“The home in Brooklyn could be in any of our back yards.”
By Mike Dowling
Black Sunday. This ominous title was given to a day which will forever be ingrained in the Fire Service. As students of our craft we are acutely aware of the circumstances which lead to the tragedy that occurred this fateful day in the Bronx. Lives were lost. Some changed forever. Rules, laws, training and equipment were developed after the facts, transcripts and reports were shared. In the magnitude of the impact of that incident in the Bronx we sometimes forget that what made this day significant was that another Brother, Richard Sclafani Ladder 103, was also lost while operating at a fire in Brooklyn.
I have read the reports, listened to the audio and watched the videos surrounding the Bronx incident. Today, I decided that I wanted to learn more about Brother Sclafani’s sacrifice. After a quick search I found the NIOSH report. The Bronx incident involved a building unique to the urban setting. The home in Brooklyn could be in any of our back yards. Two story, wood frame dwelling with a basement. The fire, one which any of us could respond to, was located in the basement. In the introduction to the report I found a glaring fact.
“At approximately 1346 hours, the victim and officer began to exit the basement when they became separated on the lower section of the stairwell. The officer reached the front stoop and realized that the victim had failed to exit the building. He returned to the top of the basement stairs and heard a personal alert safety system (PASS) alarm sounding in the stairwell and immediately transmitted a MAYDAY for the missing fire fighter. The victim was located at approximately 1349 hours, and numerous fire fighters spent the next twenty minutes working to remove the victim from the building.”
The FDNY, quite possibly the largest, best staffed and equipped department in the nation took 20 minutes to extract one of their own from a handful of basement steps. We have seen time and time again while studying Maydays that if the incident is not stabilized by crews near the victim and the usage of a RIT is required that it is often time consuming and man power intensive. Is your agency ready to dedicate the resources to a fire fighter emergency at every incident? Remember this incident occurred in a two-story wood frame dwelling that could be in your district.
As I read further the activities of the initial operating companies where revealed. An attack line advanced down the interior stairs, search crews leading the line pushing towards the seat to check for victims. Personnel assigned outside duties start to complete their tasks. Bars removed, exterior basement doors forces and windows opened. The next several paragraphs reveal changing fire conditions. Crews on both the interior and exterior begin to identify an increasing heat and fire intensity. These changing conditions lead crews to decide to fall back out of the basement and interior stairwell. It is at this point that Firefighter Sclafani became separated from his officer and was later found down on the stairwell.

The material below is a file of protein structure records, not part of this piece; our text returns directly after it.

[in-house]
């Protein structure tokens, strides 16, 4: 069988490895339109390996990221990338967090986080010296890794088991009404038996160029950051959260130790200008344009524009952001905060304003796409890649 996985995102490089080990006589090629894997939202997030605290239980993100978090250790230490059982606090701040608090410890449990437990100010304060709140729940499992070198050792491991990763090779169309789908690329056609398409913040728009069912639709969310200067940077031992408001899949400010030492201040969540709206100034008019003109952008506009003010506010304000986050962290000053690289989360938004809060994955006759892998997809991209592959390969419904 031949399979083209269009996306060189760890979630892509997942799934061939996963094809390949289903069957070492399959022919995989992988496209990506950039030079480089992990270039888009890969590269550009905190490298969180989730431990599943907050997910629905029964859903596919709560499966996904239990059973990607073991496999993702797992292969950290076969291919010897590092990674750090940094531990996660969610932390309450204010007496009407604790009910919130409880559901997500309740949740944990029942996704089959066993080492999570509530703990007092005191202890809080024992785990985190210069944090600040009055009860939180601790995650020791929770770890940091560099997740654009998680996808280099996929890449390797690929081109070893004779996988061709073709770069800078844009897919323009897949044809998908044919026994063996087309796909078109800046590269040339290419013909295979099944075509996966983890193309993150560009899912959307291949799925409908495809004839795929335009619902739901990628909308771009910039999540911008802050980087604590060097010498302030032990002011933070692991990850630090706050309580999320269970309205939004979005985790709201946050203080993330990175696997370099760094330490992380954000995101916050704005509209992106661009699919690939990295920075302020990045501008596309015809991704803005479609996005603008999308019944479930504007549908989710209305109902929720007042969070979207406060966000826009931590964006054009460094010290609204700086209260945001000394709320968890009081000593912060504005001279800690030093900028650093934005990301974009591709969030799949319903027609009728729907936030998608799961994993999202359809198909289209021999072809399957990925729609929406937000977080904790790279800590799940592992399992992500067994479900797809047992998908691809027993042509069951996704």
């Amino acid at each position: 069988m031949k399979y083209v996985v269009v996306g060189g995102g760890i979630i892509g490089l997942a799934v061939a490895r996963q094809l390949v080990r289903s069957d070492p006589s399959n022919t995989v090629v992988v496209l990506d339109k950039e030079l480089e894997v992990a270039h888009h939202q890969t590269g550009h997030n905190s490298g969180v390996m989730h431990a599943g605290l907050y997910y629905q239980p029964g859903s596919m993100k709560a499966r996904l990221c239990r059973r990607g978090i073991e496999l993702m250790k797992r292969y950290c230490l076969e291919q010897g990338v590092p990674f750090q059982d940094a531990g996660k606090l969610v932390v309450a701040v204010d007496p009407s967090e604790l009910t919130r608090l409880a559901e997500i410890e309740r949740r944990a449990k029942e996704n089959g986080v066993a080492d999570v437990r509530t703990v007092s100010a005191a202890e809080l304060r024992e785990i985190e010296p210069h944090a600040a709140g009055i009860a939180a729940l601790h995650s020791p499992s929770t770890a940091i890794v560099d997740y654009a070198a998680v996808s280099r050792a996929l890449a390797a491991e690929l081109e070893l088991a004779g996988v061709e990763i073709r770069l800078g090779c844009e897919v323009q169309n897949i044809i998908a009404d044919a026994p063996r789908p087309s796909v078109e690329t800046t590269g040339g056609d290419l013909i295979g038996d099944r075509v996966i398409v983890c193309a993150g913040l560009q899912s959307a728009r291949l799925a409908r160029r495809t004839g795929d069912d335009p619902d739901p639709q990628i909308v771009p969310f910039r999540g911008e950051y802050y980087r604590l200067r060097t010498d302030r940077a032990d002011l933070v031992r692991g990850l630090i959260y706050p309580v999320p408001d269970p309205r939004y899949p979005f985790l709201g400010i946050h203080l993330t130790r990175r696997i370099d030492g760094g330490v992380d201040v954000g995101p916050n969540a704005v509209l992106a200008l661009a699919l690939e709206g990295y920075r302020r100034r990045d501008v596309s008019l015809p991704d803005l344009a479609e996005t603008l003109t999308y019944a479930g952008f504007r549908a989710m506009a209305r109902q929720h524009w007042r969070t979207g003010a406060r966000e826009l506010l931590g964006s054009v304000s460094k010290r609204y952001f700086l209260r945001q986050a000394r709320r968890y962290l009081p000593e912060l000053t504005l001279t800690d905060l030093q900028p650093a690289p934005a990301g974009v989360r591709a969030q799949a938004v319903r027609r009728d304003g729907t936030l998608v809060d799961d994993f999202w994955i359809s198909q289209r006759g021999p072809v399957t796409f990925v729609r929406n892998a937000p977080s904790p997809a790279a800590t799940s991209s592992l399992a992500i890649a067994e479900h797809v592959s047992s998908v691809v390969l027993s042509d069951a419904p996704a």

In the NIOSH report fire behavior was not identified as a contributing factor. The fire service’s recent education about the effects that the introduction of fresh air into a fire compartment has on fire behavior leads me to question whether this may have had some bearing on the events of this day. I will not accuse those involved of wrong doing. The facts are not there. To my knowledge a fire dynamics simulator was not done to identify fire behavior characteristics of this fire. But what we can do is look at this incident and place it in our town, a basement fire in a 2 story wood frame dwelling. How would you attack it? Is flow path control a consideration? Is your RIT adequately staffed and prepared?
Let the experience of others be your guide to gaining knowledge, then build upon it in training.
Mike Dowling has been involved in Emergency Services since the Mid’ 90s He started as an EMT, Paramedic and Public Safety Dispatcher in the Greater Waterbury Ct area. Mike followed his father’s footsteps to serve his community by becoming a FF, LT, Capt and Training officer for the Volunteer Fire Department of Prospect CT. In 2003 Mike achieved his goal of becoming a Career Fire Fighter when he was hired but the Prince Georges County Fire/EMS Dept. Mike was Promoted to Fire Lieutenant in 2010 is currently assigned to Company 821 in the Oxon Hill community.
Mike has been lucky to assist in Fire Fighter training on both a local and national level for a variety of organizations. Mike will return to FDIC in 2020 for his third year with the Real World Fireground Operations HOT program.
In February of 2013, he created the Facebook Page “Holding1and1”, a resource to discuss fireground operations and firefighter interests with his friend, Bill Schnaekel.